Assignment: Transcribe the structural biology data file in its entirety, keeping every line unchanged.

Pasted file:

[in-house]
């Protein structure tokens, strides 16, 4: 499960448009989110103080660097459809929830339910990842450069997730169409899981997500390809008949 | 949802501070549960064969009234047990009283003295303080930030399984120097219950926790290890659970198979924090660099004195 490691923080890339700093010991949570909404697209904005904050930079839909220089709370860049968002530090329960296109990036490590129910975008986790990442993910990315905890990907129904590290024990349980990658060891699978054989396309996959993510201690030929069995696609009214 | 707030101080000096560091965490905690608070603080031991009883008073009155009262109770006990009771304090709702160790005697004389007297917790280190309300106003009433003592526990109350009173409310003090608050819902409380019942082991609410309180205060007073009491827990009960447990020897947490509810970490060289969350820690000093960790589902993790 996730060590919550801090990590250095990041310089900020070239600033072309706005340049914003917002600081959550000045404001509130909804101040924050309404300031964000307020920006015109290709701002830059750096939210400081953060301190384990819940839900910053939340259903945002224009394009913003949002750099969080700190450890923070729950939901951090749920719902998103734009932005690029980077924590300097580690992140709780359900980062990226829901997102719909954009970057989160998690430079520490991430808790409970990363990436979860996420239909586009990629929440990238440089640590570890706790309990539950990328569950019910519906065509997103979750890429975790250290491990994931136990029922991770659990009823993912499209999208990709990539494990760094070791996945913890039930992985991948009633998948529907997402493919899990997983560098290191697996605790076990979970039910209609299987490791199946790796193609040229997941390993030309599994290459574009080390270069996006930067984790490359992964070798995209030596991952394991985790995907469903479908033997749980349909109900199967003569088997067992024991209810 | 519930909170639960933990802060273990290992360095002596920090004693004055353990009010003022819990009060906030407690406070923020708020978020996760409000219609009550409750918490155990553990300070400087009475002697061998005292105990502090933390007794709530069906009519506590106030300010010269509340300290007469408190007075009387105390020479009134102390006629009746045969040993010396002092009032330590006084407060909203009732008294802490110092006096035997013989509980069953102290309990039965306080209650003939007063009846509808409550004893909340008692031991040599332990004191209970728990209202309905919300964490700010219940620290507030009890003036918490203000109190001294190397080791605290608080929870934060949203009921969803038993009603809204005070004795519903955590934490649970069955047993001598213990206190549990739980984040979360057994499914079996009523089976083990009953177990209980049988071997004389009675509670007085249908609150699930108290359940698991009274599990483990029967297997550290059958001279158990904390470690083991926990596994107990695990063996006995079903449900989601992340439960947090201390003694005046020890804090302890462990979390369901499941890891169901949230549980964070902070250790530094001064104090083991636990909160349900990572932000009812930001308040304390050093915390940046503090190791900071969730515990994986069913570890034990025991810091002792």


[in-house]
């Protein structure tokens, strides 16, 4: 499960448009989110103080660097459809929830339910990842450069997730169409899981997500390809008949 | 949802501070549960064969009234047990009283003295303080930030399984120097219950926790290890659970198979924090660099004195 490691923080890339700093010991949570909404697209904005904050930079839909220089709370860049968002530090329960296109990036490590129910975008986790990442993910990315905890990907129904590290024990349980990658060891699978054989396309996959993510201690030929069995696609009214 | 707030101080000096560091965490905690608070603080031991009883008073009155009262109770006990009771304090709702160790005697004389007297917790280190309300106003009433003592526990109350009173409310003090608050819902409380019942082991609410309180205060007073009491827990009960447990020897947490509810970490060289969350820690000093960790589902993790 996730060590919550801090990590250095990041310089900020070239600033072309706005340049914003917002600081959550000045404001509130909804101040924050309404300031964000307020920006015109290709701002830059750096939210400081953060301190384990819940839900910053939340259903945002224009394009913003949002750099969080700190450890923070729950939901951090749920719902998103734009932005690029980077924590300097580690992140709780359900980062990226829901997102719909954009970057989160998690430079520490991430808790409970990363990436979860996420239909586009990629929440990238440089640590570890706790309990539950990328569950019910519906065509997103979750890429975790250290491990994931136990029922991770659990009823993912499209999208990709990539494990760094070791996945913890039930992985991948009633998948529907997402493919899990997983560098290191697996605790076990979970039910209609299987490791199946790796193609040229997941390993030309599994290459574009080390270069996006930067984790490359992964070798995209030596991952394991985790995907469903479908033997749980349909109900199967003569088997067992024991209810 | 519930909170639960933990802060273990290992360095002596920090004693004055353990009010003022819990009060906030407690406070923020708020978020996760409000219609009550409750918490155990553990300070400087009475002697061998005292105990502090933390007794709530069906009519506590106030300010010269509340300290007469408190007075009387105390020479009134102390006629009746045969040993010396002092009032330590006084407060909203009732008294802490110092006096035997013989509980069953102290309990039965306080209650003939007063009846509808409550004893909340008692031991040599332990004191209970728990209202309905919300964490700010219940620290507030009890003036918490203000109190001294190397080791605290608080929870934060949203009921969803038993009603809204005070004795519903955590934490649970069955047993001598213990206190549990739980984040979360057994499914079996009523089976083990009953177990209980049988071997004389009675509670007085249908609150699930108290359940698991009274599990483990029967297997550290059958001279158990904390470690083991926990596994107990695990063996006995079903449900989601992340439960947090201390003694005046020890804090302890462990979390369901499941890891169901949230549980964070902070250790530094001064104090083991636990909160349900990572932000009812930001308040304390050093915390940046503090190791900071969730515990994986069913570890034990025991810091002792």